Kratovil Conference on Real Estate Law & Practice

The Kratovil Conference on Real Estate Law & Practice (the "Kratovil") was established in 1994 to honor the memory of Robert Kratovil, the Dean of the Chicago's real estate attorneys who served as Chicago Title's Chief Underwriter before ending his career as a member of The Marshall Law School's faculty. The Kratovil have been important in the Center's mission of research and scholarship about the field. The Kratovil brings together leading scholars, practitioners and industry professionals to consider cutting-edge issues important to commercial real estate attorneys, their clients, and our society.

Previous Kratovil Conferences

Murr v. Wisconsin Produces Murky Results in Regulatory Takings Law (2017)

What does the recent U.S. Supreme Court regulatory-takings decision in Murr v. Wisconsin mean for the real estate industry, its attorneys, landowners, and local government? Before the opinion was issued, both sides in the Murr case had sought guidance on how to define the “property” that is the subject of a claimed regulatory taking. Now that the court has spoken, many argue that it continues the muddled analysis of the line of regulatory-takings cases that preceded it, rather than clarifying the tests to be applied. Attendees will hear advocates and practitioners explore what this opinion will mean for the future of regulatory takings and the property rights of landowners.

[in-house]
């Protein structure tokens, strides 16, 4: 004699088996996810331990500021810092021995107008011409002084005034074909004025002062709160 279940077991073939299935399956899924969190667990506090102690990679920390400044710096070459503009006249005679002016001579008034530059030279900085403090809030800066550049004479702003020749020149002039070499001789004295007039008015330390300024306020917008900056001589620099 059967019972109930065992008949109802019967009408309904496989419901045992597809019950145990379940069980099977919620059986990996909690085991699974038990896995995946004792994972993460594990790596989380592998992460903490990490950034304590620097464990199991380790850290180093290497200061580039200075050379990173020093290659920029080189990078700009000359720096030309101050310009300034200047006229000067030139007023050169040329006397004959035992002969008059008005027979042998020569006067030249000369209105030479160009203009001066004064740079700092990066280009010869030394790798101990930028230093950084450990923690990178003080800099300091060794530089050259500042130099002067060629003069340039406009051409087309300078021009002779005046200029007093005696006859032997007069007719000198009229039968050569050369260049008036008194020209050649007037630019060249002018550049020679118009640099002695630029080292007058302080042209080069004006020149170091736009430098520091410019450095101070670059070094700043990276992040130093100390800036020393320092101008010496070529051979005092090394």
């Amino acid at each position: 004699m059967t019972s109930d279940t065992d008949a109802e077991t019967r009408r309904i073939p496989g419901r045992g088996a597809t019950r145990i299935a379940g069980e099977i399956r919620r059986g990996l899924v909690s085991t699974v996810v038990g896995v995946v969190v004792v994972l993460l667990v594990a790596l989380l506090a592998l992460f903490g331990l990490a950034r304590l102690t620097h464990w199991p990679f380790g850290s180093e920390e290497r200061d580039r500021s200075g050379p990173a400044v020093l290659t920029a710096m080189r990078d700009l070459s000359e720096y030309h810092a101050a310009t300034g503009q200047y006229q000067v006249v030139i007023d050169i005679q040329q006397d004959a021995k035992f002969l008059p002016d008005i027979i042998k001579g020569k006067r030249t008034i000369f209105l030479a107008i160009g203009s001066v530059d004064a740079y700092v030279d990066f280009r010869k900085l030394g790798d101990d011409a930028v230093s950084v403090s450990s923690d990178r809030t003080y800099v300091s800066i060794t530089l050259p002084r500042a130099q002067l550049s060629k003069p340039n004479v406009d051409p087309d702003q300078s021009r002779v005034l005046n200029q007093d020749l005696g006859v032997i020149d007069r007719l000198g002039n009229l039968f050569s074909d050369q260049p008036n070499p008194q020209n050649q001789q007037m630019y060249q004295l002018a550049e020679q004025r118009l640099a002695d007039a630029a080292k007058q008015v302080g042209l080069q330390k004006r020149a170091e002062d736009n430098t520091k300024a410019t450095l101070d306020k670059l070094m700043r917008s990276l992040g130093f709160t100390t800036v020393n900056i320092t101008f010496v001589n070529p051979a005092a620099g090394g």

Fracking, Energy Sources, Climate Change & Real Estate (2015)

Scholars and practitioners who work in the areas of energy law, land use, regulatory law, and real estate law will attend the Kratovil Conference to consider the questions that are now coming into view about this controversial and hotly debated extraction process. Chief among them is the question of whether the supplies of natural gas produced by fracking are a real bridge, or merely a detour, on the road to development of sustainable/renewable sources of energy that mitigate climate change. In addition, what are the issues for real estate practitioners who find their clients affected by these developments?

Adaptation of the Built Environment to Achieve Resilience to Climate Change (2013)

Climate change is real. Climatic events—floods, storms, fires, droughts, and extreme heat—are already damaging our built environment and infrastructure.